After Christ’s resurrection and ascension, the Apostles appointed bishops to spread and preserve the faith within Christian communities they established throughout the region. During the early centuries of the Church, many bishops were martyred under persecution. Eventually, Christianity was accepted as the religion of the Roman Empire under Saint Constantine allowing for a unity of Christian communities to be recognized more broadly across the empire.
Among all of the communities established, some came to be recognized as highly influential metropolitan areas, including Rome, Antioch, Constantinople, Jerusalem, and Alexandria. These patriarchates all understood themselves to be the same Church.
Occasionally an idea contradicting of the faith received from the Apostles would take root in a community and stir up controversy. Ecumenical Councils consisting of representation from all of the Church were called to resolve the dispute. One of the familiar outcomes of those first councils to address heresies was the Nicene-Constantinopolitan creed.
Christianity continued to spread throughout the east, including Russia in the 10th century.
Increasing tensions between the Roman bishop and the Eastern bishops eventually led to the “Great Schism” in the 11th century. Over the next centuries, theological and political divisions between Rome and the Eastern Patriarchates became more solidified, eventually resulting in a universal recognition of the loss of communion.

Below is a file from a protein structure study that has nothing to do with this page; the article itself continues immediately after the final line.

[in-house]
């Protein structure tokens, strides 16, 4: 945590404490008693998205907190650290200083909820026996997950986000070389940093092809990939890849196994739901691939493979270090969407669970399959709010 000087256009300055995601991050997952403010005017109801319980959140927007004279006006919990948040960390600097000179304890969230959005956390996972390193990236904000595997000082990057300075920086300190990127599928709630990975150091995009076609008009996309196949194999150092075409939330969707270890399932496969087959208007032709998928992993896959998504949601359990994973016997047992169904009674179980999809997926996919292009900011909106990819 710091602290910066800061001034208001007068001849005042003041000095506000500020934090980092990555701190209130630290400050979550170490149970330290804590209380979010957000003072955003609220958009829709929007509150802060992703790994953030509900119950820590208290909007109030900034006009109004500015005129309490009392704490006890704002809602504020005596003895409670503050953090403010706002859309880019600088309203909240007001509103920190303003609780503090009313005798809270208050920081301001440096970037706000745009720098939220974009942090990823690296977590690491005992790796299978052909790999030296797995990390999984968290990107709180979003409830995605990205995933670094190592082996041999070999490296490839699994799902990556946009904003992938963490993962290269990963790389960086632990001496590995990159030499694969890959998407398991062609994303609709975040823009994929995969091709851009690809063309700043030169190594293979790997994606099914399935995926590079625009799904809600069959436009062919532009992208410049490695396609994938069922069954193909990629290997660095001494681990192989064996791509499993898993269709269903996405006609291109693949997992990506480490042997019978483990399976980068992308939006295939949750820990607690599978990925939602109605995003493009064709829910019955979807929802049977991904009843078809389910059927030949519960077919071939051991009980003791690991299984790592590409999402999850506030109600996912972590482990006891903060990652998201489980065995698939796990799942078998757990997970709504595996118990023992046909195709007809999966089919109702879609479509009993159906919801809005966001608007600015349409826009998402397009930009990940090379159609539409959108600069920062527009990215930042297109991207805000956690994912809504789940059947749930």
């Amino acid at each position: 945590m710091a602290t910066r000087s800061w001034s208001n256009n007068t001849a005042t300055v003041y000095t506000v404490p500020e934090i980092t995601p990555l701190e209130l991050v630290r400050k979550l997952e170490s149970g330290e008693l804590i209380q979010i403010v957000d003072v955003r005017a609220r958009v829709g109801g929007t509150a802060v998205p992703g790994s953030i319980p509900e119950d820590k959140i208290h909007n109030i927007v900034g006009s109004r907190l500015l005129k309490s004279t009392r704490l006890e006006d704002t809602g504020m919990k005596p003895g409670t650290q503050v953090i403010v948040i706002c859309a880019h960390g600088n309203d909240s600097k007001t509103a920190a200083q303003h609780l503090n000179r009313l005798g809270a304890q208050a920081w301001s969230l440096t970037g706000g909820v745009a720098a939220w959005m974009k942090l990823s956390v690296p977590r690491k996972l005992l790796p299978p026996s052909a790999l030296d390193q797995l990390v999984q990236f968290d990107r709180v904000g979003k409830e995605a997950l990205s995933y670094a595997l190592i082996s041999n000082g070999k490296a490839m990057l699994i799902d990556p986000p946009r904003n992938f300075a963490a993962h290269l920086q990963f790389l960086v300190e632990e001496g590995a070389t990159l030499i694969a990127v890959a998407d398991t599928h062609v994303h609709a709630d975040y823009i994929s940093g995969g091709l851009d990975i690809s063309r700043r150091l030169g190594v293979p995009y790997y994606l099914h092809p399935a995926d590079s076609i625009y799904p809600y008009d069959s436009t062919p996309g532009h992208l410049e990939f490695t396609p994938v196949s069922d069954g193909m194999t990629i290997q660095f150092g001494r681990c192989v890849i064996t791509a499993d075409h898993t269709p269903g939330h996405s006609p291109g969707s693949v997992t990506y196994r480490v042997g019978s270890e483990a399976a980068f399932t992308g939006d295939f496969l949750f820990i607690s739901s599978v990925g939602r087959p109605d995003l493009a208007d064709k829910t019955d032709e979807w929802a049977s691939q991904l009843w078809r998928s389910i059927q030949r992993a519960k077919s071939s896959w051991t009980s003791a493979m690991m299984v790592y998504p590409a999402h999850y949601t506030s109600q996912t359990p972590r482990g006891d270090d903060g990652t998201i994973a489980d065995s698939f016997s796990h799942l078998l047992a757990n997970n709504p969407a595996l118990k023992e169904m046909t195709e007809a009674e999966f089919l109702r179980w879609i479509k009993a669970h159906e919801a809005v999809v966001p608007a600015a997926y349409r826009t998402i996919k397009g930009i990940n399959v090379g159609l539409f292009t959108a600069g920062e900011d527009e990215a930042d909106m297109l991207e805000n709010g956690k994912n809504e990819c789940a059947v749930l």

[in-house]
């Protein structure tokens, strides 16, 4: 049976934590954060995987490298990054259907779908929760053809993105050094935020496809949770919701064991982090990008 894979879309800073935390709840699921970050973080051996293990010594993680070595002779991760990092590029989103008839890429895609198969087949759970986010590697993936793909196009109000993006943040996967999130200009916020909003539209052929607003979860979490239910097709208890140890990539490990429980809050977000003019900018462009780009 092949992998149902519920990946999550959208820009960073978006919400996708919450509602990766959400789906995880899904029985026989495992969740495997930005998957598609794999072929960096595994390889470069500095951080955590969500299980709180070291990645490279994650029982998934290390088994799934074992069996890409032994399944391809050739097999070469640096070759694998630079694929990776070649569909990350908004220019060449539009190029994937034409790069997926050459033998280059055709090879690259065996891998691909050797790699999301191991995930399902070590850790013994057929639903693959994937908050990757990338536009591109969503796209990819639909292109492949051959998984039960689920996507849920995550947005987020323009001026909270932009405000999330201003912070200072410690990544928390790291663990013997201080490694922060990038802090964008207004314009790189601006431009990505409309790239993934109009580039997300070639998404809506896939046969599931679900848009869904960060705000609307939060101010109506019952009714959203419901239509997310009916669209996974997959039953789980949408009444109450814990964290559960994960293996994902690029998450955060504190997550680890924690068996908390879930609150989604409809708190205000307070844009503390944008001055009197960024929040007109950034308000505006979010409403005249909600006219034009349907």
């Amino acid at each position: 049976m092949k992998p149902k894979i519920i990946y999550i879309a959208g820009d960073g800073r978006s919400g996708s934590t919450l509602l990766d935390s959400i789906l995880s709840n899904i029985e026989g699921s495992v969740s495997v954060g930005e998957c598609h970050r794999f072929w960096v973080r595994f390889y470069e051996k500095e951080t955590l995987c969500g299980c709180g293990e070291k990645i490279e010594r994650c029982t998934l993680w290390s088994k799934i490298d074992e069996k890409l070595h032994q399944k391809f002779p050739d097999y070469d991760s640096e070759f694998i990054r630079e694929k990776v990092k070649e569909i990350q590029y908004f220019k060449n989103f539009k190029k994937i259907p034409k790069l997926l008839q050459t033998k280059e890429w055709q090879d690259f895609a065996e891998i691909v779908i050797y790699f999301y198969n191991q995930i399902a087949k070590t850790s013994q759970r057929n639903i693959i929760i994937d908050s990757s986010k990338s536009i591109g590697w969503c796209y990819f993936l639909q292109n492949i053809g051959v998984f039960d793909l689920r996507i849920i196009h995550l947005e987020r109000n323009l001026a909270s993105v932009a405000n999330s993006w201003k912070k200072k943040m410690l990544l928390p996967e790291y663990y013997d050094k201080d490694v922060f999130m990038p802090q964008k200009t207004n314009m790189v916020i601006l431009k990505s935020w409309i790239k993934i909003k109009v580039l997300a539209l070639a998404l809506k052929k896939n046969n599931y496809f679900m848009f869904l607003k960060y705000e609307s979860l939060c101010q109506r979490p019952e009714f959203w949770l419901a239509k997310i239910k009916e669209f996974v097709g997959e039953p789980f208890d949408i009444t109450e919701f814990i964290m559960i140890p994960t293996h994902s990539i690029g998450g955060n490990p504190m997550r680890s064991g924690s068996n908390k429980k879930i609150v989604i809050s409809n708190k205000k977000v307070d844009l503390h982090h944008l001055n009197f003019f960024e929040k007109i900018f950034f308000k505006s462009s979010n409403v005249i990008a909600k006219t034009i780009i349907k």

The Reformation of the 16th century resulted in further divisions within the Roman church as new national churches were established throughout Europe over the following centuries. Many of the first Europeans that came to North America were from the Roman Catholic Church and other reformation churches.
Orthodoxy was first brought to North America by Russian missionaries sent to Alaska. Other immigrants arriving in other areas of the US set up churches under supervision of bishops in their native countries. Orthodoxy in America is still administered among multiple jurisdictions, but they share participation in the Assembly of Canonical Orthodox Bishops of the United States of America which is working towards a unified administration of Orthodoxy in the US.